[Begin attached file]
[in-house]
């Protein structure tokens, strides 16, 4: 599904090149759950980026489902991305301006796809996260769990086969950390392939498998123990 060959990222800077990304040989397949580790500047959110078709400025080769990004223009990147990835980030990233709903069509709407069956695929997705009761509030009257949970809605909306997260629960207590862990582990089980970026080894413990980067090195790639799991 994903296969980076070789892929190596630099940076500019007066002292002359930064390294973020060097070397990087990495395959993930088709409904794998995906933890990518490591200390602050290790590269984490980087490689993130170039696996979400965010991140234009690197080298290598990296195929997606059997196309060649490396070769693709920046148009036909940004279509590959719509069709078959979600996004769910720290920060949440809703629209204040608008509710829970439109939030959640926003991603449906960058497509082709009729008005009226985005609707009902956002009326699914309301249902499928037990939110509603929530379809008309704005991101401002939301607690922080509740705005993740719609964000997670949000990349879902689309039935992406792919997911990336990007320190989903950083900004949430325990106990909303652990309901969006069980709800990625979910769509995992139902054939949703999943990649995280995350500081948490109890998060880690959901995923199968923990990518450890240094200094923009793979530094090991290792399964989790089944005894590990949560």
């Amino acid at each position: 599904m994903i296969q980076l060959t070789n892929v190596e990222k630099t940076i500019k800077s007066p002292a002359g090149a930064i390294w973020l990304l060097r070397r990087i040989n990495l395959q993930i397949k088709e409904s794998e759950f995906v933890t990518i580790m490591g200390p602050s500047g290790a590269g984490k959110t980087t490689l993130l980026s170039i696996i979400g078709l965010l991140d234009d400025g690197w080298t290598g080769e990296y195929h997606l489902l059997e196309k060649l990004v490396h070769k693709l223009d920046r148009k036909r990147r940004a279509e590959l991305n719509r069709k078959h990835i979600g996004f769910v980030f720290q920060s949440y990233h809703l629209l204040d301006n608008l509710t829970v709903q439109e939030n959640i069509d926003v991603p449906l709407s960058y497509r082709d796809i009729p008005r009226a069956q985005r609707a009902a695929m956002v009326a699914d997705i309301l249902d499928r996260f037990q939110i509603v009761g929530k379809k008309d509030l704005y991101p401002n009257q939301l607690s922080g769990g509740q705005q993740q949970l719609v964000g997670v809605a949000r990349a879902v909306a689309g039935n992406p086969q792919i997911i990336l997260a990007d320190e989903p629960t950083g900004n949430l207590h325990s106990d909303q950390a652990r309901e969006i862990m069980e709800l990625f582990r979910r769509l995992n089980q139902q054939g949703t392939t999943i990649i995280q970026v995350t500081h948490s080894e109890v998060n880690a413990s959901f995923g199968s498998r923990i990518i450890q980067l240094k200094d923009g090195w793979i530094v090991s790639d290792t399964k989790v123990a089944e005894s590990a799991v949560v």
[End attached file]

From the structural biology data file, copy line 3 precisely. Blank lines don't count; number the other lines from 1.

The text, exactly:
């Amino acid at each position: 599904m994903i296969q980076l060959t070789n892929v190596e990222k630099t940076i500019k800077s007066p002292a002359g090149a930064i390294w973020l990304l060097r070397r990087i040989n990495l395959q993930i397949k088709e409904s794998e759950f995906v933890t990518i580790m490591g200390p602050s500047g290790a590269g984490k959110t980087t490689l993130l980026s170039i696996i979400g078709l965010l991140d234009d400025g690197w080298t290598g080769e990296y195929h997606l489902l059997e196309k060649l990004v490396h070769k693709l223009d920046r148009k036909r990147r940004a279509e590959l991305n719509r069709k078959h990835i979600g996004f769910v980030f720290q920060s949440y990233h809703l629209l204040d301006n608008l509710t829970v709903q439109e939030n959640i069509d926003v991603p449906l709407s960058y497509r082709d796809i009729p008005r009226a069956q985005r609707a009902a695929m956002v009326a699914d997705i309301l249902d499928r996260f037990q939110i509603v009761g929530k379809k008309d509030l704005y991101p401002n009257q939301l607690s922080g769990g509740q705005q993740q949970l719609v964000g997670v809605a949000r990349a879902v909306a689309g039935n992406p086969q792919i997911i990336l997260a990007d320190e989903p629960t950083g900004n949430l207590h325990s106990d909303q950390a652990r309901e969006i862990m069980e709800l990625f582990r979910r769509l995992n089980q139902q054939g949703t392939t999943i990649i995280q970026v995350t500081h948490s080894e109890v998060n880690a413990s959901f995923g199968s498998r923990i990518i450890q980067l240094k200094d923009g090195w793979i530094v090991s790639d290792t399964k989790v123990a089944e005894s590990a799991v949560v």